The Flying Wallendas cross Times Square on 1,300-foot long wire suspended 25 floors high in historic stunt

Nik and Lijana Wallenda marked their comeback with an incredible stunt that saw them cross Times Square on a wire the width of a quarter

                            The Flying Wallendas cross Times Square on 1,300-foot long wire suspended 25 floors high in historic stunt

Nik Wallenda and his sister Lijana Wallenda hail from The Flying Wallendas, a long line of accomplished daredevils who are known for performing highwire acts without a safety net. On Sunday, June 23, the pair accomplished something that had never been done before by becoming the first individuals to successfully cross New York's Time Square on a tightrope.

The gravity-defying event was broadcast live on ABC and saw Nik and Lijana cross from opposite ends of a 1,300-foot-long wire just three-fourths of an inch wide — the same width as a quarter — that was stretched between the 25th floors of 1 Times Square and 2 Times Square in a little over half an hour.

As they readied themselves for the incredible feat, they waved to expectant fans gathered in the area and received a prayer from Pastor Joel Osteen.

Nik, at around 9.20 pm, was the first to stride out into the wire, oozing the same characteristic confidence that has seen him lay claim to nine Guinness World Records over the years, reported the Daily Mail.


Lijana, understandably, was more nervous. The event marked her return to the tightrope scene following a horrifying 2017 accident that saw her break every bone in her face, as well as suffer injuries to her ribs and foot.

While there was no safety net for the Times Square stunt, both wore safety harnesses — a feature which Nik has expressed a distaste for in the past — as they began the perilous journey across from opposite ends while tens of thousands in the area and around the country watched in eager anticipation.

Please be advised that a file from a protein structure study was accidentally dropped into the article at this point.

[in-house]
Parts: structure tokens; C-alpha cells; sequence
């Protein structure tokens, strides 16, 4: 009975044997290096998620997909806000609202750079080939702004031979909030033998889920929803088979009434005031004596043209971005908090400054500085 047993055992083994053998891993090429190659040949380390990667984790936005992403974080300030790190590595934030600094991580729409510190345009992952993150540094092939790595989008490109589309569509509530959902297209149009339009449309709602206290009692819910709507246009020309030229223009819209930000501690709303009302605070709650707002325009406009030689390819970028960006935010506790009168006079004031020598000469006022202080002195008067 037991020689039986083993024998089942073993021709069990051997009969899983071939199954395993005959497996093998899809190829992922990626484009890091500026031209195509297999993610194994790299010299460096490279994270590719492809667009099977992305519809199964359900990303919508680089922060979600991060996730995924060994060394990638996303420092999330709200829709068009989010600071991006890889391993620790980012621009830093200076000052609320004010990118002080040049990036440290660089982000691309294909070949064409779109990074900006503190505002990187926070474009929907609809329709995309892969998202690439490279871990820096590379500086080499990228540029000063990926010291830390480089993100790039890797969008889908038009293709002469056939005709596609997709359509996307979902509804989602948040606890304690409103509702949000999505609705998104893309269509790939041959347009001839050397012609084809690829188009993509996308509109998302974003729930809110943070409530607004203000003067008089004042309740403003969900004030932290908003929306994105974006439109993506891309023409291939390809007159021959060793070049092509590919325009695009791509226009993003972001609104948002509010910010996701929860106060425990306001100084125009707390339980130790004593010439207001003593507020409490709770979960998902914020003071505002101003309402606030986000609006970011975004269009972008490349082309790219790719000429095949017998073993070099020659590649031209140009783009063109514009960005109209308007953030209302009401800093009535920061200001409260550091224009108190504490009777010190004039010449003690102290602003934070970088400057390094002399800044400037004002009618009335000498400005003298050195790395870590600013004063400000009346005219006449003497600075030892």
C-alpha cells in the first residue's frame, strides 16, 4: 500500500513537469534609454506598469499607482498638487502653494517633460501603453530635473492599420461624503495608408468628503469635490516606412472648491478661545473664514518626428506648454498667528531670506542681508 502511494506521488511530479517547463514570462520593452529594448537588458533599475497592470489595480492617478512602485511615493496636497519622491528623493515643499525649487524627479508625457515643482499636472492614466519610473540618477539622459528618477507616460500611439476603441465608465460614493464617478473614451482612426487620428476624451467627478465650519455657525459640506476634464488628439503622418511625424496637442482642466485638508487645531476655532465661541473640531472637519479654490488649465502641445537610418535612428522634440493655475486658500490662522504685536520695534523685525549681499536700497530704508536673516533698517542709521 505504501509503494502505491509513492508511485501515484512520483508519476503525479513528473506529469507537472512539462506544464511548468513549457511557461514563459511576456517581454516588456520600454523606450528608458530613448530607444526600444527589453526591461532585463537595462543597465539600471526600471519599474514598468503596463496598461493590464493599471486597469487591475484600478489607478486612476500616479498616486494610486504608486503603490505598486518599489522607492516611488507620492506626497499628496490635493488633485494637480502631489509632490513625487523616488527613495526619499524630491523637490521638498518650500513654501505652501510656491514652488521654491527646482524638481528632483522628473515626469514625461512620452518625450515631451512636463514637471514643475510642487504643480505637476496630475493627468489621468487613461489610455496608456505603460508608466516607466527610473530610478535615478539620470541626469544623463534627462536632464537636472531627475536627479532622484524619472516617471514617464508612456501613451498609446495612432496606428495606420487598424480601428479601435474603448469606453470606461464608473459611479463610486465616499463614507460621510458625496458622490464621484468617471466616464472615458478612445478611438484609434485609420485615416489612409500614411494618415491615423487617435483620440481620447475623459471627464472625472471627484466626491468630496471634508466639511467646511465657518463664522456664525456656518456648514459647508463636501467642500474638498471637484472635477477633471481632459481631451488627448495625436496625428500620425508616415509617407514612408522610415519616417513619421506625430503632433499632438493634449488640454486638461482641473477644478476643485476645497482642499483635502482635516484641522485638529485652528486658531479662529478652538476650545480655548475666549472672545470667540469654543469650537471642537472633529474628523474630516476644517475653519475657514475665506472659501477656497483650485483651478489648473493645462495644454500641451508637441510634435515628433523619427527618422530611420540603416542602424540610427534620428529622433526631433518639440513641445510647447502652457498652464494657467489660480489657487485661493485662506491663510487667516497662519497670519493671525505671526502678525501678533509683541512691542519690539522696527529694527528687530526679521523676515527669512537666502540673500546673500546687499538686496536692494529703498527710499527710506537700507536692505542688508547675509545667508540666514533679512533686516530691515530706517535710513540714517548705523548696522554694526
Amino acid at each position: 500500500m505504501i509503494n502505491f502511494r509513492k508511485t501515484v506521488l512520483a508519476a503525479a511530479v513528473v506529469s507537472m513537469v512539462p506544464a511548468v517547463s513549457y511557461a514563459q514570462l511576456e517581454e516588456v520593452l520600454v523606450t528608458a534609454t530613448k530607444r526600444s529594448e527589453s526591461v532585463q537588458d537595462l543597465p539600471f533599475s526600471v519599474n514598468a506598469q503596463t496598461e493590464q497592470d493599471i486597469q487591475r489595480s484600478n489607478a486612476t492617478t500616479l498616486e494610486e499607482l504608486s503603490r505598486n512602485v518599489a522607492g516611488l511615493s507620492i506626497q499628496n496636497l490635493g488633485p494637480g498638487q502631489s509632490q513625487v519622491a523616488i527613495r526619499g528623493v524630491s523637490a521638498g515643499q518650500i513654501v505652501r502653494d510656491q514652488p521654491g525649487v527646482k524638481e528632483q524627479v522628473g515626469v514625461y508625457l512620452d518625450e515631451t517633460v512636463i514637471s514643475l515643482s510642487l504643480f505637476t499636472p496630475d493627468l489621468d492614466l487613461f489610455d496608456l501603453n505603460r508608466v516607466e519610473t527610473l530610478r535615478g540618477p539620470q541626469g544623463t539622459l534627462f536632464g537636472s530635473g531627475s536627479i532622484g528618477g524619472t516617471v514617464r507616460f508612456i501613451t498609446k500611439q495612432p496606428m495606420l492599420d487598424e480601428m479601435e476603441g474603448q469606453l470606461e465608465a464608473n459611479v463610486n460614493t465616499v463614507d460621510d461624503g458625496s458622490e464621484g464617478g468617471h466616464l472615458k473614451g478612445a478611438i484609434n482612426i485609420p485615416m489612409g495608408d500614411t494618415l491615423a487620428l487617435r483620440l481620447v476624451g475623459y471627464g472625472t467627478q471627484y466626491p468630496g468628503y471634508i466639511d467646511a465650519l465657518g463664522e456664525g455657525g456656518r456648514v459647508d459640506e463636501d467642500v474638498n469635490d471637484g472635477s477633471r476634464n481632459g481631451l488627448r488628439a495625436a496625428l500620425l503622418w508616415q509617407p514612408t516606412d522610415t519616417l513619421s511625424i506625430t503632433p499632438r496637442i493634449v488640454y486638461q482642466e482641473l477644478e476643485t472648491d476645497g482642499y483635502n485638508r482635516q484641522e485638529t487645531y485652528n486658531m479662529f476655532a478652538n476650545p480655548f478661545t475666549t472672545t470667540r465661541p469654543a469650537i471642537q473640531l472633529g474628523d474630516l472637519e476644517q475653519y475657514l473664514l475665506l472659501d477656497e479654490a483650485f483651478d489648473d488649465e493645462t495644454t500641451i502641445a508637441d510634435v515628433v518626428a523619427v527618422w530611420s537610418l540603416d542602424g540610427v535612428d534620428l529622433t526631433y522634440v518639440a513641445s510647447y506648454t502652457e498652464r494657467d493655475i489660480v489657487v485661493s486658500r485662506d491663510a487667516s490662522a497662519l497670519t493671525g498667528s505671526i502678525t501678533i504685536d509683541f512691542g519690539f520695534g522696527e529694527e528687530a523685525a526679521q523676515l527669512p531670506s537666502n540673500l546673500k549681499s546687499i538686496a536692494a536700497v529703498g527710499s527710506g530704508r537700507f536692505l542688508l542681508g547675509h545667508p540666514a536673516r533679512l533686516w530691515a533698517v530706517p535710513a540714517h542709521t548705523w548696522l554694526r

The trickiest bit came as the pair met each other in the middle. As audiences held their breath, Lijana sat down and balanced herself on the wire while her brother carefully navigated over her.

It took Nik about 26 minutes to find himself at the other end, with Lijana inching slowly by assuring herself that "fear will not overcome me" and making it to the end of the rope at around the 36-minute mark.

Lijana was making her comeback following a horrific 2017 accident that saw her break every bone in her face (Source: AP Photo/Jason Szenes)

The feat is made even more remarkable after taking the context into consideration. In February 2017, a rehearsal of an eight-person pyramid highwire act for Circus Sarasota involving the brother-sister duo that was also an attempt at a new Guinness World Record went awry when the pyramid collapsed.

While Nik managed to cling to the wire, his sister was not so lucky. Among the five performers who fell to the ground, it was Lijana who suffered the worst injuries, something that weighed on her mind as she prepared herself for the tight-rope act at Times Square.

But she had no qualms about why she was going ahead with the stunt despite seeing her ankle, the same one injured in the 2017 fall, act up before the big moment.

"I knew I'd get back on the wire," she said in an interview leading up to the walk. "It's my life. It's my passion. This is who I am. This is what I love. it's still hard sometimes. I doubt sometimes. But I put my trust completely in God and believe he has given me the mental strength."

"Walking the wire is my passion," she revealed. "But I kind of lost that and forgot who I was after the fall... And I finally remembered who I was through this whole training. I knew I had to push through, and boy, I'm so glad I did."

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